Darrelle Revis Rips “Bitter Jets Fans” For Sending Death Threats

Miami Dolphins v Tampa Bay Buccaneers

Darrelle Revis is not a happy man right now.

Yes he makes $1 million a game, but he’s still on a 1-8 Buccaneers team, and he has fans of his former team harassing him on a daily basis.

Fresh off the Buccaneers victory over the Dolphins on Monday Night Football, Revis addressed those bitter Jets fans, and according to the New York Post, lashed out at those who have harassed and threatened him via Twitter since his trade to Tampa in April.

“I get harassed every day on Twitter [by Jets fans], and I barely even tweet. And you just get tired of it,” Revis said after Tampa Bay’s 22-19 victory over the Dolphins at Raymond James Stadium.

“You’ve got to have a backbone, because guys are saying, ‘F–k you!’ and ‘I want to kill you!’ It’s crazy, but I’ve been getting death threats from them since my first holdout [in 2010]. It’s just bitter Jets fans.”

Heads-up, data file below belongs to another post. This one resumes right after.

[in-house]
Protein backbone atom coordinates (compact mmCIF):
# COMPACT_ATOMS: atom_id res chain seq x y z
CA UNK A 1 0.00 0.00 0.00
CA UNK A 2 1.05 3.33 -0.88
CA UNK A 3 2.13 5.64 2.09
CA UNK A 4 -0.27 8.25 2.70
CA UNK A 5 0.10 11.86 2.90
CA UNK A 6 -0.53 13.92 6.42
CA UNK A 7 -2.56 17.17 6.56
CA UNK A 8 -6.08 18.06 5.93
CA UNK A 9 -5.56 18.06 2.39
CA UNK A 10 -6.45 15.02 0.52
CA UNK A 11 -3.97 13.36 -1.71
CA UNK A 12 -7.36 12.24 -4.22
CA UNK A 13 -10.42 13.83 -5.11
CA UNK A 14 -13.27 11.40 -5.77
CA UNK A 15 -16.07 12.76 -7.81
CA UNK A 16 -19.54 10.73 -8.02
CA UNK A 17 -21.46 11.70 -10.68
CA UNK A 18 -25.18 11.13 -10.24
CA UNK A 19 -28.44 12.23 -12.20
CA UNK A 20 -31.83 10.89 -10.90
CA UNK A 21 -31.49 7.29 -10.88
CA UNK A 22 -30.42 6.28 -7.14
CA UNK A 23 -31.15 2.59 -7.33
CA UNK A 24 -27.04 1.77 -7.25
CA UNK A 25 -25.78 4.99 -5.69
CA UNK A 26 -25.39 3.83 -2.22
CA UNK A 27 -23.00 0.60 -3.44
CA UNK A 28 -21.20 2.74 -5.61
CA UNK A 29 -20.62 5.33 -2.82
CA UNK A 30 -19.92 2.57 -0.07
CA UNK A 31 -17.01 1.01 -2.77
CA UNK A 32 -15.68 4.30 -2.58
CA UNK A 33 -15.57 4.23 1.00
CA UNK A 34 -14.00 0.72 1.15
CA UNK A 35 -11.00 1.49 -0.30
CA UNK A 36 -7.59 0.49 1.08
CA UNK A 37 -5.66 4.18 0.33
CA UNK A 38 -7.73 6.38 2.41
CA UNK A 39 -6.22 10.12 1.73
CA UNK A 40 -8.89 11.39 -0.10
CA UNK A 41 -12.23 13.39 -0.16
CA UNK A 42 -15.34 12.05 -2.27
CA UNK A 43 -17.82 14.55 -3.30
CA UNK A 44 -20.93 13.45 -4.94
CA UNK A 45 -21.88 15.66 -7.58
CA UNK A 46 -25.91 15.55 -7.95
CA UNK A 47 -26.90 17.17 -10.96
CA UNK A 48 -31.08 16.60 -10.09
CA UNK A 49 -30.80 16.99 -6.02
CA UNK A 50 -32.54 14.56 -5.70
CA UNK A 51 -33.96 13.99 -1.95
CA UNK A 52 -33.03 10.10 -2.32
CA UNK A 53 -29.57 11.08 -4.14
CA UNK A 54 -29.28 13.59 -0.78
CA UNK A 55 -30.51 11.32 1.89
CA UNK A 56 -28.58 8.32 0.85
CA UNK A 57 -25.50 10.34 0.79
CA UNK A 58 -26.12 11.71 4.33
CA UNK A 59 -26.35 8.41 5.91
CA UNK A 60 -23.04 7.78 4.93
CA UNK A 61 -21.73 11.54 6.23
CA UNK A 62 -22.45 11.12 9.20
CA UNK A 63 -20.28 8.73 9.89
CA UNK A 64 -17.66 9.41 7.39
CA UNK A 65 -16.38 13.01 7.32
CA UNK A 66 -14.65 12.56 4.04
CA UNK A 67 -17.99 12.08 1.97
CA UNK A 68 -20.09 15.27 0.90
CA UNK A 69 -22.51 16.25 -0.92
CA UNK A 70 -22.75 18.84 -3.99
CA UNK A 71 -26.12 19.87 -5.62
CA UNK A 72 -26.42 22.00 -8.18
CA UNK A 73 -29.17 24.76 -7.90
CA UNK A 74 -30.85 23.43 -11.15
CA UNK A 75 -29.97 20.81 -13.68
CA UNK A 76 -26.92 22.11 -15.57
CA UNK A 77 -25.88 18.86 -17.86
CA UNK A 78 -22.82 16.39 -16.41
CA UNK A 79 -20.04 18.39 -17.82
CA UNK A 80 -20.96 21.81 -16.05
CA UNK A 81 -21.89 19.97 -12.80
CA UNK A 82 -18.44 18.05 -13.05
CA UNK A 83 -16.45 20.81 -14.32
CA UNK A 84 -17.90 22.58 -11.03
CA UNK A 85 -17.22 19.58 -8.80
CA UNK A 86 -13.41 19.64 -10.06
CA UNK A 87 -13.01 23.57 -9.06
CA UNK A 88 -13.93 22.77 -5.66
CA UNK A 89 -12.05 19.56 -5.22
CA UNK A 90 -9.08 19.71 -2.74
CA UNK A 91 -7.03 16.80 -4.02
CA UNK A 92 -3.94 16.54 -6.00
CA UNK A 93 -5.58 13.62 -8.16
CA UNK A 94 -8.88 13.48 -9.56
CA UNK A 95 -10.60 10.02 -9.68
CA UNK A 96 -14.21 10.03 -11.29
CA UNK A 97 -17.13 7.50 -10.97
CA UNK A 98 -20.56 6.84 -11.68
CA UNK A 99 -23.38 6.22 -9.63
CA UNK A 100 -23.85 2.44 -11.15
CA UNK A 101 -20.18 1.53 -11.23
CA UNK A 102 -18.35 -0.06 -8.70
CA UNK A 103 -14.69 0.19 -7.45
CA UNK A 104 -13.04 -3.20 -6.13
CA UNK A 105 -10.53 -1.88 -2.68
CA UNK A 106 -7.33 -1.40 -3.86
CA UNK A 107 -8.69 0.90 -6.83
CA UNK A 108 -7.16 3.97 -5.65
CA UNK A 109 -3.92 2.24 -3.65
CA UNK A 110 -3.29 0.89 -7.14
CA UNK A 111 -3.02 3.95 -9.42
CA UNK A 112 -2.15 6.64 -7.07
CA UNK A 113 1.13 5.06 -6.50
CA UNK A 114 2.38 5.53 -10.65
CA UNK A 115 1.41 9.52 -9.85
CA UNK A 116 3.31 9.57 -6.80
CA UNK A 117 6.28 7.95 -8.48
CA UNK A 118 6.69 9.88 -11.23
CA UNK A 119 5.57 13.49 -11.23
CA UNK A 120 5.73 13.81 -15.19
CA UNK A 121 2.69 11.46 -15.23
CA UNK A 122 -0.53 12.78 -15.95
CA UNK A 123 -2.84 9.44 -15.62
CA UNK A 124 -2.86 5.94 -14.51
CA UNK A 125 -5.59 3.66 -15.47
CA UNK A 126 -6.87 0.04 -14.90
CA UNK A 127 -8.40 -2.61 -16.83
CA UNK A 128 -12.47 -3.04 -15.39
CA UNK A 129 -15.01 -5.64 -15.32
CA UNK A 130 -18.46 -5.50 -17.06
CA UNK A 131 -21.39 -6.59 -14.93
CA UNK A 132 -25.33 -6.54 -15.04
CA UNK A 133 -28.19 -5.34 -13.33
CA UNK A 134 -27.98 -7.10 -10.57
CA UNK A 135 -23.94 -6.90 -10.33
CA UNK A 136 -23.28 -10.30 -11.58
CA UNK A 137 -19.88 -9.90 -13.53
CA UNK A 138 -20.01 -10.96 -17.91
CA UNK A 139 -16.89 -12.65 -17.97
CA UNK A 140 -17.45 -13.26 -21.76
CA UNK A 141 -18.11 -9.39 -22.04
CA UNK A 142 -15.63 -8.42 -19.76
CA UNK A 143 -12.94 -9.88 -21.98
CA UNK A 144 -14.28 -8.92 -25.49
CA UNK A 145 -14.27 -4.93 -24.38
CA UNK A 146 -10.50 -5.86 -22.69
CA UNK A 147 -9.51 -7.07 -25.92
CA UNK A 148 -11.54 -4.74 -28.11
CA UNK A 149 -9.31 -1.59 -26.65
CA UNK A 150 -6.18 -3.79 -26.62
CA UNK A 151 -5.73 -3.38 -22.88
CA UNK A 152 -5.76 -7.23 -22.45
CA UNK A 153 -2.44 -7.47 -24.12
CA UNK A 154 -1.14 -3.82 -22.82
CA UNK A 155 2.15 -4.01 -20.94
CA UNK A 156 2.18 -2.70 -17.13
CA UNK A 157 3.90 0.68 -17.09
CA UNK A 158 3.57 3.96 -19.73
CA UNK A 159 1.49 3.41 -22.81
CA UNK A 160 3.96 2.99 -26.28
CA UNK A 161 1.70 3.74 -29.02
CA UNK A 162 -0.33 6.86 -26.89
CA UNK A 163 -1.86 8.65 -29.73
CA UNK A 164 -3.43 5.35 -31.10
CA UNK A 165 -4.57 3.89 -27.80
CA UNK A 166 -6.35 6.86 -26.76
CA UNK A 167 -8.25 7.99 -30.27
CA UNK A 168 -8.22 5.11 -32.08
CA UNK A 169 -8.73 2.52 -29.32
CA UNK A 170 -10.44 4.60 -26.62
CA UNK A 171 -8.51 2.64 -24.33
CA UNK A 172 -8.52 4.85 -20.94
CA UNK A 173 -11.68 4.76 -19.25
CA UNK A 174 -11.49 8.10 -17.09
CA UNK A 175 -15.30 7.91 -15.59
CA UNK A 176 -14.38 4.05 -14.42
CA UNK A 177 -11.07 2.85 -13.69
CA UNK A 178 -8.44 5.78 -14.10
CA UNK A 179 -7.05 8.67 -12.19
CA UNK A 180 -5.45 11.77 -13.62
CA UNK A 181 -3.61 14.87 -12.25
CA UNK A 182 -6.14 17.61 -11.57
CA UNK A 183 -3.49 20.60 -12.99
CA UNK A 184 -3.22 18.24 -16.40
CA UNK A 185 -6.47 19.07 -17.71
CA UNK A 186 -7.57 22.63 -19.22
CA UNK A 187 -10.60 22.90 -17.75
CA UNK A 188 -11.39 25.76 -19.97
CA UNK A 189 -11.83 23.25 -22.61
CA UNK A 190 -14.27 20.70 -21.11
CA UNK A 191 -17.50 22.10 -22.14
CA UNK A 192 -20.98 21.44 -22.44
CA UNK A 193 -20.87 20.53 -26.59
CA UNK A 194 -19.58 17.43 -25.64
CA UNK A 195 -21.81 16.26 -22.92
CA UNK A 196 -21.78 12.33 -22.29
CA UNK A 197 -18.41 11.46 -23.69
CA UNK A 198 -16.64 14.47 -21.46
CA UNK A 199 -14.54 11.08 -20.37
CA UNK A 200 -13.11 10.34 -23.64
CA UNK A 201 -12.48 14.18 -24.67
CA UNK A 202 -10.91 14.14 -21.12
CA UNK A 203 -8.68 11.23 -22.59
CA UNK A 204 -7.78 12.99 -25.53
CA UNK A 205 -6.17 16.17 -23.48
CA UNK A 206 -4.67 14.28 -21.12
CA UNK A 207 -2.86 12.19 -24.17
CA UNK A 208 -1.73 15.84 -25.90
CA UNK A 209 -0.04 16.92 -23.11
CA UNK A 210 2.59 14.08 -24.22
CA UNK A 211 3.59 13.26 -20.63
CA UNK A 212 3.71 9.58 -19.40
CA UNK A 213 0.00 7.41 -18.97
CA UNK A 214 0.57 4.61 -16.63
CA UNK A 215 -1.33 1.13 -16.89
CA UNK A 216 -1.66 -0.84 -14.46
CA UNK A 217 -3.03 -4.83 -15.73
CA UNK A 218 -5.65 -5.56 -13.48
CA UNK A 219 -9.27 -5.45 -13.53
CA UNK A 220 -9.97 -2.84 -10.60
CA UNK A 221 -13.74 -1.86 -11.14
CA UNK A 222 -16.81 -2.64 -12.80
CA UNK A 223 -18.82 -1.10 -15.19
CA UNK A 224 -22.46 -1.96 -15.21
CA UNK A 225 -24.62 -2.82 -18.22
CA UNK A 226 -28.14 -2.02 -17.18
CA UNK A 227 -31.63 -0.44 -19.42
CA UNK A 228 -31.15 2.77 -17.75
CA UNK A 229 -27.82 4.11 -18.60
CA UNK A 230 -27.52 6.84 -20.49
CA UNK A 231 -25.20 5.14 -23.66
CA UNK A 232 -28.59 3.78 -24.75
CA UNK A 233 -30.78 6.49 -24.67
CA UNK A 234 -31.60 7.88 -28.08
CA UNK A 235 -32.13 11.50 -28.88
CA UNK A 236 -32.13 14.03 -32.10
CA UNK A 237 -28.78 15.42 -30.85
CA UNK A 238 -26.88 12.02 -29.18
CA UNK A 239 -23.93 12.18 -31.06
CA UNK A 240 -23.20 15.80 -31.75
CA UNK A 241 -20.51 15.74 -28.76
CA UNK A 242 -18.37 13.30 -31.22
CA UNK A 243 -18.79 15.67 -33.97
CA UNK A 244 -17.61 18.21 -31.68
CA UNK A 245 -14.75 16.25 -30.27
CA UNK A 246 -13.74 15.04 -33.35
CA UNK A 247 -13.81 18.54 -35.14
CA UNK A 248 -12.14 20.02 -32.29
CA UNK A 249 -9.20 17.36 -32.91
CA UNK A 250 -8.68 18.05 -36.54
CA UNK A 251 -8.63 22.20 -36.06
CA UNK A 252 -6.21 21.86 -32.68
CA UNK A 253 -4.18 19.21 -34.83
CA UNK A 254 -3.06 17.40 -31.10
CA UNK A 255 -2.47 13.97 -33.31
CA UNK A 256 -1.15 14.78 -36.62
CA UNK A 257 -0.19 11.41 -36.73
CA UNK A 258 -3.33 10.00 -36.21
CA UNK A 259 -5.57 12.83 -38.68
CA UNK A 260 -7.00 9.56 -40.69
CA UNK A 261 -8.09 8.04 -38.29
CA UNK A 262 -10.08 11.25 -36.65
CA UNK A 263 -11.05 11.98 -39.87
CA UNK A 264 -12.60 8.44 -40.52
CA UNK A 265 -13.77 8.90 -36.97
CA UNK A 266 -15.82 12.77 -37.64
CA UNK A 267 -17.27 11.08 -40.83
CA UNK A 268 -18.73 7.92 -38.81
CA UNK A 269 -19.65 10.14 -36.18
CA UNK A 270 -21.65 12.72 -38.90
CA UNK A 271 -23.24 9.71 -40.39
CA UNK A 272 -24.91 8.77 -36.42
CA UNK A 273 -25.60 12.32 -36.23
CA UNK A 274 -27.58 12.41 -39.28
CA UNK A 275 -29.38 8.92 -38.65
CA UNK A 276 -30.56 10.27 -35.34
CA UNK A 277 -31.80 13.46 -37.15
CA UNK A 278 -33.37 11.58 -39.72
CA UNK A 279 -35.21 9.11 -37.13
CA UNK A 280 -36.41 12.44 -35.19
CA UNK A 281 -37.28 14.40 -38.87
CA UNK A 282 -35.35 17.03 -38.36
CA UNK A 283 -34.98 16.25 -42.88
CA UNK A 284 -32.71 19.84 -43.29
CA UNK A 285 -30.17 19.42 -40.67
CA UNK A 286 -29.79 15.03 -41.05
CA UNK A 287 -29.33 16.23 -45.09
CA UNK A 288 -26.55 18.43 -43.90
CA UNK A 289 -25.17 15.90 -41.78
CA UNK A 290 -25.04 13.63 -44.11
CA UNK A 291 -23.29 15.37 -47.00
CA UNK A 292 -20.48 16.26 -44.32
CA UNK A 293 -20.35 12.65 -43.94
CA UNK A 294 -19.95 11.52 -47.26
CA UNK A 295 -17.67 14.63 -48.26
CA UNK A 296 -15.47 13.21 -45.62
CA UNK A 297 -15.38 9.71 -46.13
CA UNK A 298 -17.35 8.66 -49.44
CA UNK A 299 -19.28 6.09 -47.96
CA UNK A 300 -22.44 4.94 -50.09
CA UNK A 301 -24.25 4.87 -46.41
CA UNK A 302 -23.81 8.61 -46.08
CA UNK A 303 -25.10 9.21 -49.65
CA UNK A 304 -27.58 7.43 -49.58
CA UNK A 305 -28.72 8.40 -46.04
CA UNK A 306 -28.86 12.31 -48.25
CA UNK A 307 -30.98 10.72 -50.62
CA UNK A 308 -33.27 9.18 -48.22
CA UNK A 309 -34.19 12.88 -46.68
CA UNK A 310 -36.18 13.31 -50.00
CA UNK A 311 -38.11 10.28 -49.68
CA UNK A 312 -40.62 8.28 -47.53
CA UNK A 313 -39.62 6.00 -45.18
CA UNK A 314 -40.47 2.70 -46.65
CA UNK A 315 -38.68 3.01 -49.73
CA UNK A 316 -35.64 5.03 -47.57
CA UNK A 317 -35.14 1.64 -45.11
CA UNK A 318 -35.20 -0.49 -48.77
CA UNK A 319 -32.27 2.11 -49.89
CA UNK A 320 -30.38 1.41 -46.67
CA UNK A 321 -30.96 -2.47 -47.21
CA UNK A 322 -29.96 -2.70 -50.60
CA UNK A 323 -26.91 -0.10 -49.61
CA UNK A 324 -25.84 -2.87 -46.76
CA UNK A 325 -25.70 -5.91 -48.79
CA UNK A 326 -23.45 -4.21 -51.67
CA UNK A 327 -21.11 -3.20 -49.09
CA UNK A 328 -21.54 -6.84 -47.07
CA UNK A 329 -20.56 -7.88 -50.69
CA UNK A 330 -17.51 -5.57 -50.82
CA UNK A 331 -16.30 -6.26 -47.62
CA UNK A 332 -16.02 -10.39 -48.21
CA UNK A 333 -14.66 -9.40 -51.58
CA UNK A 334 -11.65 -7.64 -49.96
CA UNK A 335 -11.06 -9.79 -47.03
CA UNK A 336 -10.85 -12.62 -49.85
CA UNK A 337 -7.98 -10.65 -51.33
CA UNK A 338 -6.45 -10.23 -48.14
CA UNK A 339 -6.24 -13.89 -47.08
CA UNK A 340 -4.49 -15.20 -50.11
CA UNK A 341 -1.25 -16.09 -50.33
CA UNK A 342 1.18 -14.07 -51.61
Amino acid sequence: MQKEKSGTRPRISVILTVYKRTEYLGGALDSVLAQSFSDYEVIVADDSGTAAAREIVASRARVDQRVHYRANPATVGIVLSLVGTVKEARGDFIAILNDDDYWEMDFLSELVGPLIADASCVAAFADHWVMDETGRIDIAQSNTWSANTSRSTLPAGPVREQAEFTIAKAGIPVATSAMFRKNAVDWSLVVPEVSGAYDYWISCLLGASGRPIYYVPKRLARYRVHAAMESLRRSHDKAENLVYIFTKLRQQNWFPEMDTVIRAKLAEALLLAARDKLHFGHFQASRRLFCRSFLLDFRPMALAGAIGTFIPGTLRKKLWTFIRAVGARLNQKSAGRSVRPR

The breaking point, Revis said, came after Jets fans took Twitter to brag about their team being 5-4, and asking if Revis would trade the $16 million salary for a winning record.

Revis of course made the famous quote that he’d rather be winless with $16 million, than play for the Jets.

Revis says he doesn’t regret the tweet or his decision to seek a trade, and that “the only people who are bitter or regretful in this situation are Jets fans.”

“They’re still not over the fact that I’m not there no more, and they give me crap all the time on Twitter,” Revis said. “If they would understand the business of it and understand what happened, then maybe they would know and maybe they would quit trying to point the finger at me. That’s where it is.”

Revis said the New York media blew the tweet “out of proportion,” but he stands behind every word — even with the Buccaneers 1-8 and going nowhere.

“I said what I said, and I meant it — to that particular person,” Revis said. “It don’t have to be toward the New York Jets or nothing. They’re trying to say I’m money hungry, but I’m not really concerned about that. I used to play in New York, so I’m used to getting booed. I’m a pro about that, and that’s nothing I’m concerned about.”